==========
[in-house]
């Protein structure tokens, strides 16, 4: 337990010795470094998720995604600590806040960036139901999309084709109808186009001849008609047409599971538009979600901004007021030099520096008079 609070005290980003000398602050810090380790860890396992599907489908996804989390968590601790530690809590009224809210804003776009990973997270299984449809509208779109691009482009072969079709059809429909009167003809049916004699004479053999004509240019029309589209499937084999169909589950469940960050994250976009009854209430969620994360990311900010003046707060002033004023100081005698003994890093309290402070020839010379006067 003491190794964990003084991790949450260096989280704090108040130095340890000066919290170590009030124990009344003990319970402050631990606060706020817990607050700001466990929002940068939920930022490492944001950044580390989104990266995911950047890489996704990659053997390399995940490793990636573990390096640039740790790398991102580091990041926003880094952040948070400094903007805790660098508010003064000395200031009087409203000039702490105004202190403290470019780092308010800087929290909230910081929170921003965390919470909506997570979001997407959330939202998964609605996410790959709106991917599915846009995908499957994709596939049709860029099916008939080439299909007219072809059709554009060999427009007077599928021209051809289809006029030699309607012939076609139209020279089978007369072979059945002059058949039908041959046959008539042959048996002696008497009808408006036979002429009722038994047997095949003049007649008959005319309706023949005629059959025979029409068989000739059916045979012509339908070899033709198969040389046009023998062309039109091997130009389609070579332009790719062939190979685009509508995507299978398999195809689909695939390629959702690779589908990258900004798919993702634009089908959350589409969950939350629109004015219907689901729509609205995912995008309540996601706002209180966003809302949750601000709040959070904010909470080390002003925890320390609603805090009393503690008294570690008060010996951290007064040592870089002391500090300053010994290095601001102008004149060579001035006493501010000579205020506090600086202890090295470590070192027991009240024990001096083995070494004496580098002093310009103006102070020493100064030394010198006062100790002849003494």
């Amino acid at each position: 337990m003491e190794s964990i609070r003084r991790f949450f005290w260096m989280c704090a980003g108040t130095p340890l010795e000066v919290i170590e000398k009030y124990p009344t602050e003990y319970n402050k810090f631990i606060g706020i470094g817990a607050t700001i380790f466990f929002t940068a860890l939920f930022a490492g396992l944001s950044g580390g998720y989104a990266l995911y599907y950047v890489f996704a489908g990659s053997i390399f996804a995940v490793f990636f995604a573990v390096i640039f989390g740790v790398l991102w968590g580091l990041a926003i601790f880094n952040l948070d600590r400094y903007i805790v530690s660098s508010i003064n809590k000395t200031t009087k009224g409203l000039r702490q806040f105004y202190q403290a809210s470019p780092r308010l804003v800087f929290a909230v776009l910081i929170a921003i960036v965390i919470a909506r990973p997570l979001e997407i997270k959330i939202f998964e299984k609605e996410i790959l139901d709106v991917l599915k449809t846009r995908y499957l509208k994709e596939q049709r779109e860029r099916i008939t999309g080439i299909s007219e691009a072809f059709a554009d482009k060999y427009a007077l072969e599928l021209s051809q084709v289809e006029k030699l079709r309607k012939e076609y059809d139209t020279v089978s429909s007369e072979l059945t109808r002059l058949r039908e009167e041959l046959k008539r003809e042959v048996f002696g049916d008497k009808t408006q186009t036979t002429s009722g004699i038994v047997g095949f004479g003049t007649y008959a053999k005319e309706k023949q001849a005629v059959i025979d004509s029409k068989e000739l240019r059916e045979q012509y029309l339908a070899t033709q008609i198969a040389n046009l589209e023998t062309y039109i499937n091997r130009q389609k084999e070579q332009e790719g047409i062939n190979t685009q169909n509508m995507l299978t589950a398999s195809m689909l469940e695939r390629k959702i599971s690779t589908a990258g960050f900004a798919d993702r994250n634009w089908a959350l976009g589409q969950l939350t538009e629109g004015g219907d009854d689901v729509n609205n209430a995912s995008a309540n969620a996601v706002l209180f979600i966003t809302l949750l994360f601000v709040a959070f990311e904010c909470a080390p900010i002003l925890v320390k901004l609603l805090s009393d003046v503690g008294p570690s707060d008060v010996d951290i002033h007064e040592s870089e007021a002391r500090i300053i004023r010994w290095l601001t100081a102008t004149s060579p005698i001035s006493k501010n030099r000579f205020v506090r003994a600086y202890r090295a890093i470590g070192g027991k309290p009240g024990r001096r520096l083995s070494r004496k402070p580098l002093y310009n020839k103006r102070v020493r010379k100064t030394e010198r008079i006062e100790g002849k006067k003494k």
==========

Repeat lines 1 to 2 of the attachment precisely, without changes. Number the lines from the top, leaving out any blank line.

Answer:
[in-house]
């Protein structure tokens, strides 16, 4: 337990010795470094998720995604600590806040960036139901999309084709109808186009001849008609047409599971538009979600901004007021030099520096008079 609070005290980003000398602050810090380790860890396992599907489908996804989390968590601790530690809590009224809210804003776009990973997270299984449809509208779109691009482009072969079709059809429909009167003809049916004699004479053999004509240019029309589209499937084999169909589950469940960050994250976009009854209430969620994360990311900010003046707060002033004023100081005698003994890093309290402070020839010379006067 003491190794964990003084991790949450260096989280704090108040130095340890000066919290170590009030124990009344003990319970402050631990606060706020817990607050700001466990929002940068939920930022490492944001950044580390989104990266995911950047890489996704990659053997390399995940490793990636573990390096640039740790790398991102580091990041926003880094952040948070400094903007805790660098508010003064000395200031009087409203000039702490105004202190403290470019780092308010800087929290909230910081929170921003965390919470909506997570979001997407959330939202998964609605996410790959709106991917599915846009995908499957994709596939049709860029099916008939080439299909007219072809059709554009060999427009007077599928021209051809289809006029030699309607012939076609139209020279089978007369072979059945002059058949039908041959046959008539042959048996002696008497009808408006036979002429009722038994047997095949003049007649008959005319309706023949005629059959025979029409068989000739059916045979012509339908070899033709198969040389046009023998062309039109091997130009389609070579332009790719062939190979685009509508995507299978398999195809689909695939390629959702690779589908990258900004798919993702634009089908959350589409969950939350629109004015219907689901729509609205995912995008309540996601706002209180966003809302949750601000709040959070904010909470080390002003925890320390609603805090009393503690008294570690008060010996951290007064040592870089002391500090300053010994290095601001102008004149060579001035006493501010000579205020506090600086202890090295470590070192027991009240024990001096083995070494004496580098002093310009103006102070020493100064030394010198006062100790002849003494």